Stats and Ranks
Some Interesting Stats and Facts
- 10th most HR in a season in MLB history. 4th most among players who haven’t been linked to steroids (behind only Maris and Ruth).
- 10 more HR than any other season in Phillies history
- 2nd most RBI in Phillies history
- Most total bases by a Phillie since 1932
- Most intentional walks in Phillies history (37)
- Only Babe Ruth (1921, 1927) and Sammy Sosa (1998, 2001) eclipsed Howard’s season in both HR and RBI
- Highest OPS by a Phillies player since 1929, 3rd highest ever
Why He’s Here
Ryan Howard’s 2006 season, much like Jim Thome’s career (among others) is one of the many “victims” of the steroid era. Remember 1998? When the entire country went crazy over McGwire and Sosa? Like, CRAZY? That’s what it would have been in 2006 with Ryan Howard had the juiced up McGwire, Sosa and Bonds not made 50+ HR seasons feel like commonplace. Instead, Howard’s chase towards 61 HR’s was covered as just another big-power season.
This season is here because is it absolutely the best pure power/run production season in team history. No one else has hit 50 HR’s in Phillies history, let alone almost 60. Mike Schmidt never came within 28 of Howard’s RBI total, and only Chuck Klein surpassed it. And what I remember distinctly about this season, is that his HR and RBI totals could have been a lot more. On Sept 8th, Howard had 56 HR and 138 RBI. He was on pace for 65 HR and 159 RBI. But pitches just flat out stopped pitching to him. He was walked 42 times in his final 21 games, and almost always walked with anyone on base. He couldn’t quite get to those crazy milestones of 60 HR and 150 RBI.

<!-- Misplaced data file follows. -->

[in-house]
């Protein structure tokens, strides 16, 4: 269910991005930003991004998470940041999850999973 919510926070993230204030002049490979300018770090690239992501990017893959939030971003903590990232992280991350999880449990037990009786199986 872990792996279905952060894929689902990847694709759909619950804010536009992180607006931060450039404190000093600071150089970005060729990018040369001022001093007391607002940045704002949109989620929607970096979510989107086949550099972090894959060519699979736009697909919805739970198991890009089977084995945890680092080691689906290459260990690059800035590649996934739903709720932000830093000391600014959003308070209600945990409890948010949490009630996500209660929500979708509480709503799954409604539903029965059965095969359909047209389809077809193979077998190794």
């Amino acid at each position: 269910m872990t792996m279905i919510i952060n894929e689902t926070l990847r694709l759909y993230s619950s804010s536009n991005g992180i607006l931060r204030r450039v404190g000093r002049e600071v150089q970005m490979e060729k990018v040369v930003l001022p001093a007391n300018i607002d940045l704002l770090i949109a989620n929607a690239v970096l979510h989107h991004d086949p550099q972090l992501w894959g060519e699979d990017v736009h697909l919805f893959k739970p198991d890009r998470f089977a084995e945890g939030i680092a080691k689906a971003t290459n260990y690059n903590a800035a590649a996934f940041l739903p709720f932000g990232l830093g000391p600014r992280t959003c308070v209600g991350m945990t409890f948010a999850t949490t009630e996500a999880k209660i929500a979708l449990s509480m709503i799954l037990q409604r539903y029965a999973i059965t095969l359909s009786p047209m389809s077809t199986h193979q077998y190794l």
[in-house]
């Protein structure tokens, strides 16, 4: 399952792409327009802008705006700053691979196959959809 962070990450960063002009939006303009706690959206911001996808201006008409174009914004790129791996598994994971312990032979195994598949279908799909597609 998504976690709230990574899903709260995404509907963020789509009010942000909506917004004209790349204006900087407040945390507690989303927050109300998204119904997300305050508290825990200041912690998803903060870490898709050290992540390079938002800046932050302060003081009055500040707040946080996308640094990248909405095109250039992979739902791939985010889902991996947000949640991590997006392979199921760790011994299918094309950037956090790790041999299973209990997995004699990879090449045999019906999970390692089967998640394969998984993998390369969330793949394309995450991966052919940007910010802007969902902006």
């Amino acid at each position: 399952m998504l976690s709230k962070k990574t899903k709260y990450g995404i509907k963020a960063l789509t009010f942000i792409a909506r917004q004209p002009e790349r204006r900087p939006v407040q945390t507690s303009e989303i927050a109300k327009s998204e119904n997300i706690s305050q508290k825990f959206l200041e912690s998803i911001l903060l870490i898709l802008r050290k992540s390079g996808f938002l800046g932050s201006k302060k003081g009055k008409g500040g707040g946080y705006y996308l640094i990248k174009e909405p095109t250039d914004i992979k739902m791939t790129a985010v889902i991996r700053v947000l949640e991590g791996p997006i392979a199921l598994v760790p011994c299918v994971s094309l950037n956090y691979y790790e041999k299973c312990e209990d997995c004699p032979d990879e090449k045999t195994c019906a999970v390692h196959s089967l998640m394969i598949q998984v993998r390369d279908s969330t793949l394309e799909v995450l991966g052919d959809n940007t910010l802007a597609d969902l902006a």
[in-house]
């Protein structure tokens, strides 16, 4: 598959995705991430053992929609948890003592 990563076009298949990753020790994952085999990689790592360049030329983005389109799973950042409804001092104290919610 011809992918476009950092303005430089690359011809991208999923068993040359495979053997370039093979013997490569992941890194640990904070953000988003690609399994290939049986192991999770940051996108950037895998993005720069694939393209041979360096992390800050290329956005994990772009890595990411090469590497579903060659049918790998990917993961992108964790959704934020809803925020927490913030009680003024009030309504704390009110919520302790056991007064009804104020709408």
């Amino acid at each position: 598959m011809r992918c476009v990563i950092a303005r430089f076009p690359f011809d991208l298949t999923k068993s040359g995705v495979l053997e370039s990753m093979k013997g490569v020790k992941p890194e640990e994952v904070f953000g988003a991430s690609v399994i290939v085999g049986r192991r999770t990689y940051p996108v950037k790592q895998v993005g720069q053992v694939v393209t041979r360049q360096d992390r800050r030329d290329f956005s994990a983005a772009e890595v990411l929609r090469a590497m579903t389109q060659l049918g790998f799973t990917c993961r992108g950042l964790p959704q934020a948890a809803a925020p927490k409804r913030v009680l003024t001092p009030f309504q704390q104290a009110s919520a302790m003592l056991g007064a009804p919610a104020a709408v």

His final 2 months of the season are probably the most dominant I will see from a Phillies hitter in my lifetime. In the 58 games played from August 1st on, Howard hit .365 with 23 HR and 62 RBI. His OPS was an off-the-charts 1.263. This propelled him to an MVP award and the memory of this season helped him get an ill-advised contract extension some 4 years later.
Since that season, pitchers have figured out Howard a bit (the % of fastballs thrown to him has gone down every year he’s been in the league) and teams have played the shift on him. As a result, it’s unlikely we will see a season like this again (though I do think he could hit .300 if the shift was made illegal). But we DID see it in 2006, and will always remember it.
#10. Dick Allen, 1966
#11. Jimmy Rollins, 2007
#12. Billy Hamilton, 1894
#13. Ed Delahanty, 1895
#14. Curt Schilling, 1997
#15 - Lefty O’Doul, 1929
#16 - Brad Lidge, 2008
#17 - Chris Short, 1964
#18 - John Denny, 1983
#19 - Tug McGraw, 1980
#20 - Greg Luzinksi, 1977
#21 - Gavvy Cravath, 1913
#22 - Lenny Dykstra, 1993
Five pitchers that just missed (and criteria for rankings)